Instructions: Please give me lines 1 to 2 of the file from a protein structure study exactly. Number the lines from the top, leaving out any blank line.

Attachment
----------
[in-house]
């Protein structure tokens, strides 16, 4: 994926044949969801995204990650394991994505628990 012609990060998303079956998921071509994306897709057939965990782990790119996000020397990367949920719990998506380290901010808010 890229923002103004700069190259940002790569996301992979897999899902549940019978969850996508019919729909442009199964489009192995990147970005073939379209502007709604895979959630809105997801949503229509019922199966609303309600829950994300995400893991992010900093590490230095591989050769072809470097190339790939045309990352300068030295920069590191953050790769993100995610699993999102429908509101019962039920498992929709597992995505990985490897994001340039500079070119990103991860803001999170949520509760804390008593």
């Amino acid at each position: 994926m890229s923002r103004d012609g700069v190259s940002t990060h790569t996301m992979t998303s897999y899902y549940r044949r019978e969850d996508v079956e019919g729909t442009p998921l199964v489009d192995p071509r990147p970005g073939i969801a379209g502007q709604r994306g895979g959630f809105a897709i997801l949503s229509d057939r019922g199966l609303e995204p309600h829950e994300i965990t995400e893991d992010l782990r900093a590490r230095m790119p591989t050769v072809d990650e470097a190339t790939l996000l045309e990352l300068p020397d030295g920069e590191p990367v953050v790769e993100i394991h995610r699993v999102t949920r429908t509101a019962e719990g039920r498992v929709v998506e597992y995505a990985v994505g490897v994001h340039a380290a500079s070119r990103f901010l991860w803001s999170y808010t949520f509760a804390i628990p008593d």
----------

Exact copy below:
[in-house]
């Protein structure tokens, strides 16, 4: 994926044949969801995204990650394991994505628990 012609990060998303079956998921071509994306897709057939965990782990790119996000020397990367949920719990998506380290901010808010 890229923002103004700069190259940002790569996301992979897999899902549940019978969850996508019919729909442009199964489009192995990147970005073939379209502007709604895979959630809105997801949503229509019922199966609303309600829950994300995400893991992010900093590490230095591989050769072809470097190339790939045309990352300068030295920069590191953050790769993100995610699993999102429908509101019962039920498992929709597992995505990985490897994001340039500079070119990103991860803001999170949520509760804390008593």